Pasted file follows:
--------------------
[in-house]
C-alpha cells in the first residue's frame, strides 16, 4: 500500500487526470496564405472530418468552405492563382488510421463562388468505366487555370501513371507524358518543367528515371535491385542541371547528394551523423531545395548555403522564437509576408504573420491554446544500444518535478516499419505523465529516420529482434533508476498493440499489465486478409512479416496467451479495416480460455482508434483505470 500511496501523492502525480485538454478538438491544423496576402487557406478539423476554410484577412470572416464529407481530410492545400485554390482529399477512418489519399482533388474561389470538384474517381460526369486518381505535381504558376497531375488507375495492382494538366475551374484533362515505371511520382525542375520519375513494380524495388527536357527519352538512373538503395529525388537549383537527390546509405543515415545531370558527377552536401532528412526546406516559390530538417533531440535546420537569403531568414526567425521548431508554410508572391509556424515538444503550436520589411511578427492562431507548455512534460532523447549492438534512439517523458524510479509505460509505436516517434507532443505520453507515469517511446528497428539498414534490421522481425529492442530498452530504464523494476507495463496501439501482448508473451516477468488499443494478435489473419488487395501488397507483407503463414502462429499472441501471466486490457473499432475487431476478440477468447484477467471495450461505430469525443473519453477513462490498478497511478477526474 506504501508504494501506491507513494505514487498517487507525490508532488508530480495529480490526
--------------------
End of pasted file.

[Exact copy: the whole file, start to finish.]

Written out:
[in-house]
C-alpha cells in the first residue's frame, strides 16, 4: 500500500487526470496564405472530418468552405492563382488510421463562388468505366487555370501513371507524358518543367528515371535491385542541371547528394551523423531545395548555403522564437509576408504573420491554446544500444518535478516499419505523465529516420529482434533508476498493440499489465486478409512479416496467451479495416480460455482508434483505470 500511496501523492502525480485538454478538438491544423496576402487557406478539423476554410484577412470572416464529407481530410492545400485554390482529399477512418489519399482533388474561389470538384474517381460526369486518381505535381504558376497531375488507375495492382494538366475551374484533362515505371511520382525542375520519375513494380524495388527536357527519352538512373538503395529525388537549383537527390546509405543515415545531370558527377552536401532528412526546406516559390530538417533531440535546420537569403531568414526567425521548431508554410508572391509556424515538444503550436520589411511578427492562431507548455512534460532523447549492438534512439517523458524510479509505460509505436516517434507532443505520453507515469517511446528497428539498414534490421522481425529492442530498452530504464523494476507495463496501439501482448508473451516477468488499443494478435489473419488487395501488397507483407503463414502462429499472441501471466486490457473499432475487431476478440477468447484477467471495450461505430469525443473519453477513462490498478497511478477526474 506504501508504494501506491507513494505514487498517487507525490508532488508530480495529480490526